- The Washington Times - Monday, April 24, 2006

No suite life for prez

President Bush can’t get no satisfaction now that Mick Jagger has grabbed his hotel room.

The Rolling Stone shelled out $6,440 a night for the suite in Vienna, Austria, days before the president tried to book it, Britain’s Sun newspaper reports — and he’s refusing to give it up.

The veteran rocker, a fierce critic of the war in Iraq, booked the luxury Royal Suite at the five-star Imperial Hotel for June, when the Stones are due to play a gig in Vienna. Mr. Bush’s aides then tried to book it to tie in with a summit meeting, the Sun reports.

Mr. Jagger, 62, will not relent.

“White House officials had wanted to reserve the suite and all the other rooms on the first floor,” the Sun quotes an unnamed source who is close to Mr. Jagger as saying. “But Mick and the Stones had already booked every one of them.

“Bush’s people seemed to be under the impression that they would just hand over the suites but there was no way Mick was going to do that,” the source continued.

The Imperial’s classically designed suite is said to be among the top 100 hotel accommodations in the world, boasting a 7-foot-4-inch bed, chandeliers and oil paintings. Former Presidents Ronald Reagan, John F. Kennedy and George H.W. Bush all stayed there while they were in office, the Sun reports.

On Sunday, the hotel said U.S. Secret Service agents had vetted the accommodation — and confirmed that Mr. Bush would not be staying there. An American Embassy official refused for “security reasons” to say where he would be staying.

The ex factor

“X-Files” star Gillian Anderson and documentary filmmaker Julian Ozanne have separated after 16 months of marriage, their lawyers said yesterday.

Miss Anderson, 37, who starred as agent Dana Scully on the mid-‘90s TV hit, has an 11-year-old daughter, Piper, from her previous marriage to production designer Clyde Klotz.

‘Virgin’ tops MTV bids

“The 40-Year Old Virgin” and “Wedding Crashers” each garnered a leading five nominations for this year’s MTV Movie Awards, the network announced yesterday.

Both films will compete for best movie along with “Batman Begins,” “King Kong” and “Sin City,” Associated Press reports.

“Virgin” star Steve Carell is up for three awards, including best performance, best comedic performance and best on-screen team with Paul Rudd, Seth Rogen and Romany Malco. Owen Wilson and Vince Vaughn also will vie for best on-screen team for “Wedding Crashers.” Both actors received nominations for best comedic performance.

Nominees for best kiss include Jake Gyllenhaal and Heath Ledger for “Brokeback Mountain” and Brad Pitt and Angelina Jolie for “Mr. & Mrs. Smith.”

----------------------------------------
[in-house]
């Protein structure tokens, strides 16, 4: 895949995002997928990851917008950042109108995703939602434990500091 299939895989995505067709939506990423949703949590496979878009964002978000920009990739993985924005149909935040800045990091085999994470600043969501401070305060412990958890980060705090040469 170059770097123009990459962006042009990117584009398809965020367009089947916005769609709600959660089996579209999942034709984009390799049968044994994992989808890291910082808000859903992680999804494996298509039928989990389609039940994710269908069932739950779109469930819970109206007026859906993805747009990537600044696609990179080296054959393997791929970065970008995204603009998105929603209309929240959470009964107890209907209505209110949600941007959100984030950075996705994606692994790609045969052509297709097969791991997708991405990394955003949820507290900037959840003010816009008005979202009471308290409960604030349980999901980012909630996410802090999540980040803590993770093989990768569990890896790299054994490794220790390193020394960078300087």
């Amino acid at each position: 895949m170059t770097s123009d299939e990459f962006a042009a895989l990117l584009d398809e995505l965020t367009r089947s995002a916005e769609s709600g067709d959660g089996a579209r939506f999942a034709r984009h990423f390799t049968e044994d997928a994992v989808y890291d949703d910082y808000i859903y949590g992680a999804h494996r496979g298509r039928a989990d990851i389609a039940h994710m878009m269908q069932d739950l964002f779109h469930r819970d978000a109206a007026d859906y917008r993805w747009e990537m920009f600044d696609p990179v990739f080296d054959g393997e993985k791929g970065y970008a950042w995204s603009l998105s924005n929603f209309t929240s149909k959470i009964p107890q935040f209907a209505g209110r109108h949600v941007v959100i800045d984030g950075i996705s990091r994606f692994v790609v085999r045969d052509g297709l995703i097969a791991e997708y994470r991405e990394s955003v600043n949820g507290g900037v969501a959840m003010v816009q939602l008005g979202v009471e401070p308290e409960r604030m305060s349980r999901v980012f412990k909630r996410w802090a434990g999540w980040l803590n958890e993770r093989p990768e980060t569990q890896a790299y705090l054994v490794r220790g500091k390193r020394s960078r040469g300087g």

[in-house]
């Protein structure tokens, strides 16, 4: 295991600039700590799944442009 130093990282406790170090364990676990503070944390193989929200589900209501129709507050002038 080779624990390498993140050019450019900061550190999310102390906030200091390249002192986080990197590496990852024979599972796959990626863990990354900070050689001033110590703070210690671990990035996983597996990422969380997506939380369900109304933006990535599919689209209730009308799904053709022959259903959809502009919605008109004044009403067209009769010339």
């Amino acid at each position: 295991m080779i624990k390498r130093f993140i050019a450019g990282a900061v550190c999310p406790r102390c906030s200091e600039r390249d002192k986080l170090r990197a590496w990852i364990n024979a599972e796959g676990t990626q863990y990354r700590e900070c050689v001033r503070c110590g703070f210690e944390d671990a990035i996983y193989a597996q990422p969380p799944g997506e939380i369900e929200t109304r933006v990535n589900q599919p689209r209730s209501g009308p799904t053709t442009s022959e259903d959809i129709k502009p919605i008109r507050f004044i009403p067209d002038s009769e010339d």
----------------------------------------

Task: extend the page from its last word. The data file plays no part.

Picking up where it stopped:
“Crash,” this year’s Oscar winner for best picture, didn’t receive a nomination.

The 2006 MTV Movie Awards will take place June 3 at Sony Pictures Studios in Culver City, Calif. The show will air June 8 at 9 p.m. on MTV. A host and performers have not been announced.

By any other name

Suri, the name chosen by Tom Cruise and Katie Holmes for their newborn daughter, is raising more than its share of interest in Israel.

It means “get out of here” in the local language, Hebrew.

“I really don’t know what they were thinking when they chose this name. It’s a term that denotes expulsion, like ‘Get out of here,’” said Gideon Goldenberg, a linguistics professor at the Hebrew University of Jerusalem. “It’s pretty blunt.”

A Cruise family spokesman said last week that Suri has its origins in ancient Hebrew, as a variant on Sarah, the biblical matriarch. However, that pronunciation is all but unknown in Israel.

There are exceptions. Jerusalem journalist Surie Ackerman said her name is a formalized version of a nickname given by fellow ultra-Orthodox Jews in her native United States.

“It sounds strange to me that a non-Jewish, Scientology baby should be called Suri,” Miss Ackerman said, referring to the alternative church that counts Mr. Cruise among its devotees.

“But there are plenty of strange names in the world.”

There also are plenty of alternative meanings for Suri. According to Reuters news agency, it’s also a Nubian tribe, the word for rose in Persian and sun in Sanskrit and a term for a form of alpaca wool.

Compiled by Robyn-Denise Yourse from Web and wire reports.

Copyright © 2018 The Washington Times, LLC. Click here for reprint permission.

The Washington Times Comment Policy

The Washington Times is switching its third-party commenting system from Disqus to Spot.IM. You will need to either create an account with Spot.im or if you wish to use your Disqus account look under the Conversation for the link "Have a Disqus Account?". Please read our Comment Policy before commenting.


Click to Read More

Click to Hide